Christmas is a great time to see how our society responds to the gospel, and how we can use the opportunities of Christmas to proclaim Jesus to the world.
I am once again joined by Talar Khatchoyan while Tony is away on long service leave.
Phillip Jensen: We're coming up to Christmas this time of year.
Talar Khatchoyan: Yes, it is very close. I'm a bit nervous how close it is.
PJ: You mean you haven't bought any presents yet?
PJ: Oh, I've been away on holidays, and on holidays, we go shopping in reject shops.
TK: So you're all set?
PJ: Well, not all set, but we've got a lot of rejects. I think the best Christmas we ever had was to give each of our children $10 and two hours at a holiday center, and they had to buy a present for everybody from the $10 (there are five in our family) and you couldn't spend beyond $10. Helen and I joined in too. So then we had all these junky presents. It was $50 well spent, $50 of shared joy and fun as we ran around this big shopping center going into reject shops. What’s Christmas like in your family? Do you catch up with everybody?
TK: Yeah, we'll do that, or at least we'll try and do that. On Christmas Day we're at church with the family, and then we do collapse in a bit of a heap after.
PJ: Yes, for people in Christian ministry, Christmas Day is a different experience, isn't it?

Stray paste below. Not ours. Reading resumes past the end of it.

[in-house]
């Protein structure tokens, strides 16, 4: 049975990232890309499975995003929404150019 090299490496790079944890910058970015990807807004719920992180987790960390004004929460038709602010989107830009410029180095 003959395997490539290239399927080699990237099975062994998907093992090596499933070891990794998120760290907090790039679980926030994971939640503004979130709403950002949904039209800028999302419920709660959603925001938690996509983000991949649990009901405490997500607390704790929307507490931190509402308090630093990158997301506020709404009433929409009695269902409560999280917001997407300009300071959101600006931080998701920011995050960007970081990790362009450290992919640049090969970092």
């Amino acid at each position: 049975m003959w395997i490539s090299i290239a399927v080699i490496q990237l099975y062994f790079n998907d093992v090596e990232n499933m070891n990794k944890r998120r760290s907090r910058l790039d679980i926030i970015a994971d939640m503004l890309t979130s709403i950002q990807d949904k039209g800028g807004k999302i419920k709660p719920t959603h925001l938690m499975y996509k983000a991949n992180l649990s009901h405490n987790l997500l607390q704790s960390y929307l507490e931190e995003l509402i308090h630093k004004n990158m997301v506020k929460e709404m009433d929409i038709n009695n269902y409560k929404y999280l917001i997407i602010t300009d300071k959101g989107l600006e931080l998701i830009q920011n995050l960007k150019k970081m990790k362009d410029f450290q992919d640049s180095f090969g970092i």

TK: It is, yes, and all the days leading up to it.
PJ: Yes. And I have special sympathy for our friends at cathedrals who have many, many services.
TK: I'm fairly sure when I was an apprentice at the cathedral with you, Phillip, we had something like eighteen Christmas related events in December. It was a marathon; it was very, very long.
PJ: It really was a marathon. And we ran a service one Christmas night once because Christmas fell on a Sunday. And it was fascinating because we had twelve members of our congregation there, and a couple hundred visitors. It was extraordinary. I do not think that would happen in all suburban churches, but in a city church, there were so many lonely people wandering around the streets on Christmas night with nowhere to go. And so they turned up at a church. So then we started doing it every Christmas night rather than just the Sunday ones and the numbers grew. But it was a funny congregation; they weren't used to singing.
TK: Because there were not many Christians.
PJ: No, hardly any Christians.
TK: They were there to listen.
PJ: Yes, that’s right. They joined in with a carol if it was a very well-known carol. But I think if we had put on Jingle Bells, they would have done better.
TK: They would have sang with gusto.
PJ: Yes. But Christmas is a fun time for our community, isn't it? And that's a healthy thing in society. I'm sorry to bother you with your Armenian background again, but how similar or different is it with the Armenian community?